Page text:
kerravonsen: Vila, worried, Avon, both looking off to the right: "We're lost, aren't we?" (lost)
Which you all appeared to be bored by. (sigh)

Yesterday and Tuesday night, crafting. More resin. Behind on photos (oh, my pretties are piling up in my photo cubicle...) (they are still pretty). Let me see, what was I doing...
* Undersea coaster (my first coaster)
* two different attempts at faux opals. I still much prefer the real thing. I want to make some faux boulder-opals, I think that would work with polymer clay, not resin.
* some tiny black things made with the leftover black resin from the faux opals
* part one of a frog-on-a-log; looking very promising
* part one of some wood in transparent-coloured resin (this was my first use of transparent colour in resin); I'm not sure if I'll leave it as is or pour another layer on it.

Also played around with alcohol ink for the first time. Splattered and dabbed some on big steel washers to make pendants. And got impatient, and did what I knew wouldn't work: attempted to do a resin dome with the Lisa Pavelka Magic-Glos... which didn't cure properly. (sigh). Did some more which I have sealed with Jo Sonja's Glaze Medium; not sure whether I will attempt doming on the sealed ones or not. Oh yes I will; the bits that did cure do look 200% nicer than leaving it flat.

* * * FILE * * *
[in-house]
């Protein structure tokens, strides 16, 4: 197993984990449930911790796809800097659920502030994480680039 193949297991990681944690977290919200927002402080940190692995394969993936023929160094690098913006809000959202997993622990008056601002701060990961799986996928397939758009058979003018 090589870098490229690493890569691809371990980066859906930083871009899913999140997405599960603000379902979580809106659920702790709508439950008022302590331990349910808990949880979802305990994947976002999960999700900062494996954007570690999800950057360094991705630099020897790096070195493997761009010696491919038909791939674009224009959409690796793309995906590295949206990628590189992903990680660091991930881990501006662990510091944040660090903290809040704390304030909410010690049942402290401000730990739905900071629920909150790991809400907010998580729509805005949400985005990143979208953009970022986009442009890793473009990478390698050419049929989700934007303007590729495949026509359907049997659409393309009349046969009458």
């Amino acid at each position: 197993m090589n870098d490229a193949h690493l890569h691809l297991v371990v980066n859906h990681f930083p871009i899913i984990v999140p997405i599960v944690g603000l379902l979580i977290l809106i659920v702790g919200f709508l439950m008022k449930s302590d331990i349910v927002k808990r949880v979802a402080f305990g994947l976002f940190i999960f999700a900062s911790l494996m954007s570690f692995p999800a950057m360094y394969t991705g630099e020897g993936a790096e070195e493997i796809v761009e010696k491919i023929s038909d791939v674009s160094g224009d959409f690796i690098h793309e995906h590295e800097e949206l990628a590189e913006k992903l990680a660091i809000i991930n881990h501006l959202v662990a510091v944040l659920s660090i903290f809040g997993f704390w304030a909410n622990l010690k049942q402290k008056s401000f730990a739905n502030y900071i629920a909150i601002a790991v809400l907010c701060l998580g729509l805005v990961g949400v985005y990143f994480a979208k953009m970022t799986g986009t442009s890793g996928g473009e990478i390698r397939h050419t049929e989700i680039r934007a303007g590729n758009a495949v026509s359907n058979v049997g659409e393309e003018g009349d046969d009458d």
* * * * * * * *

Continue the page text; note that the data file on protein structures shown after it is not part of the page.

And, inspired by this video, I set alcohol ink on fire. On purpose. Discovered a few things:
* one doesn't get the pretty effects on washers; I think the surface area is too small, and the shape is not suited for it; just got a ring of dark ink around the edges and lighter ink in the middle.
* 70% isopropyl alcohol doesn't catch on fire very well. Methylated spirits do, however.